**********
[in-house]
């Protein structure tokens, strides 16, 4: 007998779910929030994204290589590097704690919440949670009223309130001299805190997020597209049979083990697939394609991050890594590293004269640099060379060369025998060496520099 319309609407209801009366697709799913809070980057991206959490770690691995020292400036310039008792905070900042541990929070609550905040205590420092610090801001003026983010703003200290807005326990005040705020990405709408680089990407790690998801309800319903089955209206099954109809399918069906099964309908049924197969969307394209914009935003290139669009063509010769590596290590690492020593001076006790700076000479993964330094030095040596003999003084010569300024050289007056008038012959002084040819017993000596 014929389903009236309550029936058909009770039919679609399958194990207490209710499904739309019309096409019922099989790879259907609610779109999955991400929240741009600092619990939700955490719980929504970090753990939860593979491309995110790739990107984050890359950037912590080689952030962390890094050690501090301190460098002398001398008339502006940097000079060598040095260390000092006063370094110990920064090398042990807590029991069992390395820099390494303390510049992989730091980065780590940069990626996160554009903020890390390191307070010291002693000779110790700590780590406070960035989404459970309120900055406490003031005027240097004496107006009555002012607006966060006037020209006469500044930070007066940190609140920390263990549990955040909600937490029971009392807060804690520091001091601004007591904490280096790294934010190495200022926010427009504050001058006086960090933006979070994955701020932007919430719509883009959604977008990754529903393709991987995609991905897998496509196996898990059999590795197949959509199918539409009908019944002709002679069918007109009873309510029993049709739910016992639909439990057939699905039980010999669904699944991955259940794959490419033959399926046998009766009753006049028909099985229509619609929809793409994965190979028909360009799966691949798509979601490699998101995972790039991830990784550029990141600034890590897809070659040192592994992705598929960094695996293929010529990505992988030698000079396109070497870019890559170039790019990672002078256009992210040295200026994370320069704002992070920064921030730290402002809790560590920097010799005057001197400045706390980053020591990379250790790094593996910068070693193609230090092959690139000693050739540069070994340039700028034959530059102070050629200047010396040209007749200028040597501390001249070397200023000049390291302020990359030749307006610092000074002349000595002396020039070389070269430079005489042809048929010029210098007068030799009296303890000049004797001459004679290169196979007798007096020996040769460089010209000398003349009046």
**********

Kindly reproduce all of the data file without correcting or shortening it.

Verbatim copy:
[in-house]
């Protein structure tokens, strides 16, 4: 007998779910929030994204290589590097704690919440949670009223309130001299805190997020597209049979083990697939394609991050890594590293004269640099060379060369025998060496520099 319309609407209801009366697709799913809070980057991206959490770690691995020292400036310039008792905070900042541990929070609550905040205590420092610090801001003026983010703003200290807005326990005040705020990405709408680089990407790690998801309800319903089955209206099954109809399918069906099964309908049924197969969307394209914009935003290139669009063509010769590596290590690492020593001076006790700076000479993964330094030095040596003999003084010569300024050289007056008038012959002084040819017993000596 014929389903009236309550029936058909009770039919679609399958194990207490209710499904739309019309096409019922099989790879259907609610779109999955991400929240741009600092619990939700955490719980929504970090753990939860593979491309995110790739990107984050890359950037912590080689952030962390890094050690501090301190460098002398001398008339502006940097000079060598040095260390000092006063370094110990920064090398042990807590029991069992390395820099390494303390510049992989730091980065780590940069990626996160554009903020890390390191307070010291002693000779110790700590780590406070960035989404459970309120900055406490003031005027240097004496107006009555002012607006966060006037020209006469500044930070007066940190609140920390263990549990955040909600937490029971009392807060804690520091001091601004007591904490280096790294934010190495200022926010427009504050001058006086960090933006979070994955701020932007919430719509883009959604977008990754529903393709991987995609991905897998496509196996898990059999590795197949959509199918539409009908019944002709002679069918007109009873309510029993049709739910016992639909439990057939699905039980010999669904699944991955259940794959490419033959399926046998009766009753006049028909099985229509619609929809793409994965190979028909360009799966691949798509979601490699998101995972790039991830990784550029990141600034890590897809070659040192592994992705598929960094695996293929010529990505992988030698000079396109070497870019890559170039790019990672002078256009992210040295200026994370320069704002992070920064921030730290402002809790560590920097010799005057001197400045706390980053020591990379250790790094593996910068070693193609230090092959690139000693050739540069070994340039700028034959530059102070050629200047010396040209007749200028040597501390001249070397200023000049390291302020990359030749307006610092000074002349000595002396020039070389070269430079005489042809048929010029210098007068030799009296303890000049004797001459004679290169196979007798007096020996040769460089010209000398003349009046």